Safety Nets, Gap Filling and Forests: A Global-Comparative Perspective
This paper seeks to prove how forests and wildlands are utilized in developing countries as safety nets to shocks, and how they provide resources for seasonal gap filling. The study was carried out in various developing countries in different continents. Areas where there is no forest at all were excluded and those completely forest covered such as those dominated by hunter- gatherers were not considered.
RESEARCH GOALS AND METHODS
The research intended to clarify the livelihood aspect of the people in relation to forests. Hence, 33 PEN researchers from January 2005 to May 2010, conducted interviews with 8,301 households in 333 villages and 58 sites spread over 24 developing countries across three continents. Of these, 7,978 households answered the final survey which had a question on shocks suffered during the last 12 months (the remainder constituting attrition). Four hypotheses were tested to examine their reliance on forests and wildlands as safety nets, pre and post shocks.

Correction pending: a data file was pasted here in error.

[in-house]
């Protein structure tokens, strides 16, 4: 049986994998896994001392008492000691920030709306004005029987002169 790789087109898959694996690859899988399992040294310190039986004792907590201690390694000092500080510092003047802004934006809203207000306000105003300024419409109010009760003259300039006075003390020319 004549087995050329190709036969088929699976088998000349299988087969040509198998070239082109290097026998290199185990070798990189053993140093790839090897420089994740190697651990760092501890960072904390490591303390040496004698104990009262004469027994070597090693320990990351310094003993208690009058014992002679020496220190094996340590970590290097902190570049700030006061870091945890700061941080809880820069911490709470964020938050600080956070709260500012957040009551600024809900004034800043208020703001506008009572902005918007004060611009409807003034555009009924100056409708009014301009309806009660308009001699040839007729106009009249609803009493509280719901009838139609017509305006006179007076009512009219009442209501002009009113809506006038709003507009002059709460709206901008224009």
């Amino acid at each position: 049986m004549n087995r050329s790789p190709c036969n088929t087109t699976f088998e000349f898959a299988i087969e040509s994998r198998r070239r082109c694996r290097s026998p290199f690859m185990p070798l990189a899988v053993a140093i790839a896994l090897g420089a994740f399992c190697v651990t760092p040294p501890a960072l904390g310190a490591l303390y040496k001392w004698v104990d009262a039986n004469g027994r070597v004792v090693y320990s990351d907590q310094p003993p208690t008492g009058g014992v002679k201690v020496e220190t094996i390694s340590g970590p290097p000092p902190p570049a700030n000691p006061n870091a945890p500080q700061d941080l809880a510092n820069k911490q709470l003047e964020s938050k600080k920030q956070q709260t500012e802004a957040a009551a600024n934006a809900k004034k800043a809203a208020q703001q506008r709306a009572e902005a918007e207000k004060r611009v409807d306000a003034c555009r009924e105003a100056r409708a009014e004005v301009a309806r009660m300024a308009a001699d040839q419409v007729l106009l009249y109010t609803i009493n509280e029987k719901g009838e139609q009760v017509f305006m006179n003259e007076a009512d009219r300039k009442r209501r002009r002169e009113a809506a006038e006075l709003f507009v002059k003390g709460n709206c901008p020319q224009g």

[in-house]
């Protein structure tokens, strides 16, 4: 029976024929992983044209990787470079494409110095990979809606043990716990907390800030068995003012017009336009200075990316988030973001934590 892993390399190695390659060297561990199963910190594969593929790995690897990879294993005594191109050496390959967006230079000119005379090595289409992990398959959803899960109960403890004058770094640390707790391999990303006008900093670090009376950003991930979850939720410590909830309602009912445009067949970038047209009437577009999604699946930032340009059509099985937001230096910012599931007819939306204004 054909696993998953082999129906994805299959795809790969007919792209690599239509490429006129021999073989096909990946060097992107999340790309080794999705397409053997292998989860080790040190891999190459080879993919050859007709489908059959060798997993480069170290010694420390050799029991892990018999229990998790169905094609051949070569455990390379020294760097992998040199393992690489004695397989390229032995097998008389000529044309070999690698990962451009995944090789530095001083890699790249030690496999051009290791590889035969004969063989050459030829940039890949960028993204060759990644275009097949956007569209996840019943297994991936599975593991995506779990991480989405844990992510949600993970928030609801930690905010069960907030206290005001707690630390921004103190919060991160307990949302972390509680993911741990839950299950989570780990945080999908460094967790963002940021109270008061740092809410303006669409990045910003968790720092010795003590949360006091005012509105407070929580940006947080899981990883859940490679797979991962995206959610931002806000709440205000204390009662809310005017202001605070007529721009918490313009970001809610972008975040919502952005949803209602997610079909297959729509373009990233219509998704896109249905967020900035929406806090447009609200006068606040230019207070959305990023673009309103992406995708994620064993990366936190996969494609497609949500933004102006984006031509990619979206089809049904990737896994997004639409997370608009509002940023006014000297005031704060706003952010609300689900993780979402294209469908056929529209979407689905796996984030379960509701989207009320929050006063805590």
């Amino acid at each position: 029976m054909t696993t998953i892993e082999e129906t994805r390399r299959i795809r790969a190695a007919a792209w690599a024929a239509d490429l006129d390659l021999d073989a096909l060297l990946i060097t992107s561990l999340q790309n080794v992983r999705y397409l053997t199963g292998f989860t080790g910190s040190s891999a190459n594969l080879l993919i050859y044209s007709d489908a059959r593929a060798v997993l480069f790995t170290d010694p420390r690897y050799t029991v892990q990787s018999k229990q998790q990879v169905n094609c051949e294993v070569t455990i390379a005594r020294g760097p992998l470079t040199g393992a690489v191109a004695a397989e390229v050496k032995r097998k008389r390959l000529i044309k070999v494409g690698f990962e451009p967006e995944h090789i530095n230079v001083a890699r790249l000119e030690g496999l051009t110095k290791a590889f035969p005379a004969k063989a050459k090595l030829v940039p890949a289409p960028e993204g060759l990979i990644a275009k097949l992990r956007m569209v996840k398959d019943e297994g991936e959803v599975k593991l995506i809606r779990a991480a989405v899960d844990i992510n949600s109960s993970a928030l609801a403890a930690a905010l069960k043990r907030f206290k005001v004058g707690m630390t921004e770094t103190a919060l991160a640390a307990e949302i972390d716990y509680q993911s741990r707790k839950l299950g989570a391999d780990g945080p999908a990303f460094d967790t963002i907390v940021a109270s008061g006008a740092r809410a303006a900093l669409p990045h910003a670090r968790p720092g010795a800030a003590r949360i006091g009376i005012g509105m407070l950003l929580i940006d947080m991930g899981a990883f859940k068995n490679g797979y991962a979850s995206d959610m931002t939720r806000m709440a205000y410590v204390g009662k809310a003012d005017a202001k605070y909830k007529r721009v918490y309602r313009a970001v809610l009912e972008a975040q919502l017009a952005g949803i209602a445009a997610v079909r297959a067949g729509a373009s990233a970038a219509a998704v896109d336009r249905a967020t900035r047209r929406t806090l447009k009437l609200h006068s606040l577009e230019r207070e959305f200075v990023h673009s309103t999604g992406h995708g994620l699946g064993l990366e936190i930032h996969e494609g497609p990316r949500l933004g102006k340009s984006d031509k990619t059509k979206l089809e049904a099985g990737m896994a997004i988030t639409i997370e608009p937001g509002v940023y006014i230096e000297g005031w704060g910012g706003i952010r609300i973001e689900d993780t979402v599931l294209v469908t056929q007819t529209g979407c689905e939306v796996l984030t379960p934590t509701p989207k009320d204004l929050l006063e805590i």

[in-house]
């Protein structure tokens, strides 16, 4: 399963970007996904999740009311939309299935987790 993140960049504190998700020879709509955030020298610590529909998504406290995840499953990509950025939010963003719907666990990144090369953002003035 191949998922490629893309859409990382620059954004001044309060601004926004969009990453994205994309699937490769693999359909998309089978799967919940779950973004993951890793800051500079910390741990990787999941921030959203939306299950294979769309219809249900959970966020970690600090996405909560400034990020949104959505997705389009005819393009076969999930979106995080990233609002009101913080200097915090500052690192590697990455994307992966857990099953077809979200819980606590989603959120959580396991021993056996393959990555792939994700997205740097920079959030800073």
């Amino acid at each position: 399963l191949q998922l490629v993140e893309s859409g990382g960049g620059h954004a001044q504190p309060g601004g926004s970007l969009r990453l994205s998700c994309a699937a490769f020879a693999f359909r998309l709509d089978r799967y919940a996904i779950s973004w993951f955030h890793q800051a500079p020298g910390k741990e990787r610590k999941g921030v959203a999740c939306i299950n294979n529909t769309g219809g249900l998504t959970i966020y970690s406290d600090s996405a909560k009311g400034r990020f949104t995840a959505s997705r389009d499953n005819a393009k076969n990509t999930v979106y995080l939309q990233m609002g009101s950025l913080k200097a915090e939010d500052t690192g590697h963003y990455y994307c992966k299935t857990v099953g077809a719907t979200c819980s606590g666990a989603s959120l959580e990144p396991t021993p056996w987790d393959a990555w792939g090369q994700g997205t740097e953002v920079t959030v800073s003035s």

CONCLUSIONS AND TAKEAWAYS
According to the authors, results from this study challenge conventional wisdom, on the role played by forests in mitigating shocks and income shortages. It should not be assumed that forests always have important safety net and gap filling functions but this should be examined on a case by case basis.
Safety Nets, Gap Filling and Forests: A Global-Comparative Perspective. World Development. 2014;64:S29–S42. doi:10.1016/j.worlddev.2014.03.005..
- Economic and Social Research Council, Department for International Development, Danida, Denmark
- IFS, Sweden
- United States Agency for International Development
- Center for International Forestry Research, Rio de Janeiro, Brazil
- Center for Development Research University of Bonn and Center for International Forestry Research, Rio de Janeiro, Brazil
- Purdue University, West Lafayette, USA
- Norwegian University of Life Sciences, A˚ s, Norway
- Auburn University, USA